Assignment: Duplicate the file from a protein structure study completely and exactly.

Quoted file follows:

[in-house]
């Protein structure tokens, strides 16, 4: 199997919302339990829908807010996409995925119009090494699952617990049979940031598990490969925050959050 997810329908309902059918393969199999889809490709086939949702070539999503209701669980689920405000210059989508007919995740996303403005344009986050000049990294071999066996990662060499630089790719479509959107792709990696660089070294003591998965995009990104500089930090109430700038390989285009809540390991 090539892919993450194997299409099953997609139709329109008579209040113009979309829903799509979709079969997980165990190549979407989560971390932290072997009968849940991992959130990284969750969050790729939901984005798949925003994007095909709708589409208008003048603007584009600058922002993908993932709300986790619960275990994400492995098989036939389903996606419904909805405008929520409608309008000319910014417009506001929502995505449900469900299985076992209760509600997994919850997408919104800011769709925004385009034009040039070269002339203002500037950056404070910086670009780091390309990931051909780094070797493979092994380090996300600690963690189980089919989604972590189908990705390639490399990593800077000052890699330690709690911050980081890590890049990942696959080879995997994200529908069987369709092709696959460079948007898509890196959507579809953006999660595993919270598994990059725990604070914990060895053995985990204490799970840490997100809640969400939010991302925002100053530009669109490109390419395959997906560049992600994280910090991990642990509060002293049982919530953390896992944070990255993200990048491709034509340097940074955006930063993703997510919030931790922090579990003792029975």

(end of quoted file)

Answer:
[in-house]
């Protein structure tokens, strides 16, 4: 199997919302339990829908807010996409995925119009090494699952617990049979940031598990490969925050959050 997810329908309902059918393969199999889809490709086939949702070539999503209701669980689920405000210059989508007919995740996303403005344009986050000049990294071999066996990662060499630089790719479509959107792709990696660089070294003591998965995009990104500089930090109430700038390989285009809540390991 090539892919993450194997299409099953997609139709329109008579209040113009979309829903799509979709079969997980165990190549979407989560971390932290072997009968849940991992959130990284969750969050790729939901984005798949925003994007095909709708589409208008003048603007584009600058922002993908993932709300986790619960275990994400492995098989036939389903996606419904909805405008929520409608309008000319910014417009506001929502995505449900469900299985076992209760509600997994919850997408919104800011769709925004385009034009040039070269002339203002500037950056404070910086670009780091390309990931051909780094070797493979092994380090996300600690963690189980089919989604972590189908990705390639490399990593800077000052890699330690709690911050980081890590890049990942696959080879995997994200529908069987369709092709696959460079948007898509890196959507579809953006999660595993919270598994990059725990604070914990060895053995985990204490799970840490997100809640969400939010991302925002100053530009669109490109390419395959997906560049992600994280910090991990642990509060002293049982919530953390896992944070990255993200990048491709034509340097940074955006930063993703997510919030931790922090579990003792029975």